Flicks - Sin cinema
Celebrating schlock and gore flicks from the '60s and '70s
The '90s brought with them one of the oddest forms of cultural nostalgia. As developers gutted and botoxed the former sin pot known as Times Square to make way for family-friendly movie houses, suddenly a nation of sleaze lovers waxed Paul Harvey nostalgic for the good old days of the filthy porn- and graft-centered Deuce.
Sleazoid Express authors Bill Landis and Michelle Clifford join that cacophony of voices championing the wonder years when junkies, freaks, porn-dogs and gore fans prowled 42nd Street looking for cheap thrills. Landis, publisher of the esoteric typewritten zine of the same name since 1980, and his exploitation enthusiast wife Clifford offer a book-length ode to the bizarro cinema that filled the sticky-floored Times Square theaters the Eros, Globe, Anco and Rialto in the '60s and '70s. A reminder of a time, quickly fading from memory, when Times Square was actually scary, Sleazoid goes back and forth between a naive delight in the strip's excesses and a choking-back-the-bile amazement at its lows.
Mr. and Mrs. Sleazoid argue for the merits of the era's disreputable sub-subgenres of gore, S&M and horror exploitation, boasting titles like Olga's House of Shame and Ilsa, She Wolf of the SS and featuring stock motifs of dominatrixes, torture, killer drag queens, gang rape and murder by any number of creative implements.
On one hand Sleazoid Express makes one thankful for the various incarnations of subterranean fandom that have rescued a significant amount of film culture from the trash bin. After all, Sleazoid Express is merely following in the footsteps of the loftier cineastes at Cahiers du Cinema, who in the '50s championed American lowbrow "trash" like Westerns and film noir and later — here's where they lost some — the spastic spectacles featuring comic "genius" Jerry Lewis.
But it's one thing to valorize an Anthony Mann oater and quite another to argue for the value of something like the creaky Herschell Gordon Lewis viscera-fest Blood Feast (1963). Though the lowbrow musings struck just the right cultist note in the scruffy Xeroxed pages of the original Sleazoid Express zine, the authors fail to adequately convey the rationale for their kinky interest in the book's overview. Landis and Clifford never quite explain the essential attraction of these films and why some, like Shauna: Every Man's Fantasy, are simply "beyond distasteful" while 1977's "shocker" Last House on Dead End Street has the power to "impress and enthrall." The authors never define the fine line of distinction between honest smut and despicable trash.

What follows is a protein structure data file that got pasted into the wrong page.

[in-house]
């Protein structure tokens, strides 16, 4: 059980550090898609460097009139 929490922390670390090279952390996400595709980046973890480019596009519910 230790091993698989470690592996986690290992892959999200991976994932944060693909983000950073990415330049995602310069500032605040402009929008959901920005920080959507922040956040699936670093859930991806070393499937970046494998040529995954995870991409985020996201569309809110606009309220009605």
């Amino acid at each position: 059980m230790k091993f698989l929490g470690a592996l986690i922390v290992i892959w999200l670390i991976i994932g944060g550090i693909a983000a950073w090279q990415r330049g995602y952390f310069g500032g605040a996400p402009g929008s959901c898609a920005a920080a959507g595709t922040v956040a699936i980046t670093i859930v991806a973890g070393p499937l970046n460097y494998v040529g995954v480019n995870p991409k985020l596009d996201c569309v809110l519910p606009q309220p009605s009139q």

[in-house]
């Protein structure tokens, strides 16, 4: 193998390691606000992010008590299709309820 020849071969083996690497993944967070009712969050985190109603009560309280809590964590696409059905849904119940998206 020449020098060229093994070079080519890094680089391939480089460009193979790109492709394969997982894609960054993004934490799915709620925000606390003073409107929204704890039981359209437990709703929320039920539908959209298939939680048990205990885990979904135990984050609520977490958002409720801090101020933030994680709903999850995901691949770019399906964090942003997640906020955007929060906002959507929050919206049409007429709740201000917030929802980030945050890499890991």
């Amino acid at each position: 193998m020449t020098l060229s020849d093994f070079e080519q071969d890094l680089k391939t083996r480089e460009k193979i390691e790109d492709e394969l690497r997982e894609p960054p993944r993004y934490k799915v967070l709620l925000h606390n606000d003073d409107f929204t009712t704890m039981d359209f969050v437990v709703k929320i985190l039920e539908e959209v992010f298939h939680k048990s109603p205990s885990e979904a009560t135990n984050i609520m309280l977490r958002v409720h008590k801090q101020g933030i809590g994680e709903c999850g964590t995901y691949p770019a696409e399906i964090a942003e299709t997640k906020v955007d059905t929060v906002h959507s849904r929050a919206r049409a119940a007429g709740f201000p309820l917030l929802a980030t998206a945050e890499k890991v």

What does come through is the fascinating scumbag parade of the debauched personal lives of the men and women who made these films. Imagined, in some cases, as lovable, eccentric uncles (albeit the kind of uncles who like to hear the sound of riding crops slapping bare ass), others are described in no uncertain terms as no-account guttersnipes like snuff verite kingpin and pedophile Gualtiero Jacopetti, whose 1963 Mondo Cane anticipated the current "reality" genre.
Polygamists, fetishists, sadists and general creeps — these Times Square habitues are a Hubert Selby cast of characters whose bottom-dwelling real lives often bled over into their films. Sleazoid confirms every nightmare vision of 1970s Times Square as a Midnight Cowboy den of human parasites and sexual vampires waiting to suck anything with a sign of a healthy pulse dry of his/her bodily fluids.
If only more of the book's focus had been on these Caligula-esque denizens and the weird social codes of the Deuce. Instead, too often readers are forced to endure the ninth circle of hell known as secondhand plot exposition, laborious filibusters that challenge even the most devout lowbrow enthusiast's attention span.
Many will chafe at not only the vulgar, ham-fisted prose but at the authors' shifting moralistic-then-cavalier approach to the grindhouse mainstay of grotesque misogyny. But there is also a sloppy subversiveness in Sleazoid Express of two outre film fans united in syrupy devotion, whose obsession with the grimiest brand of exploitation is a love connection just crazy enough for old Times Square.
Sleazoid Express: A Mind-Twisting Tour Through the Grindhouse Cinema of Times Square. Bill Landis and Michelle Clifford. Simon & Schuster. 315 pages. $16.??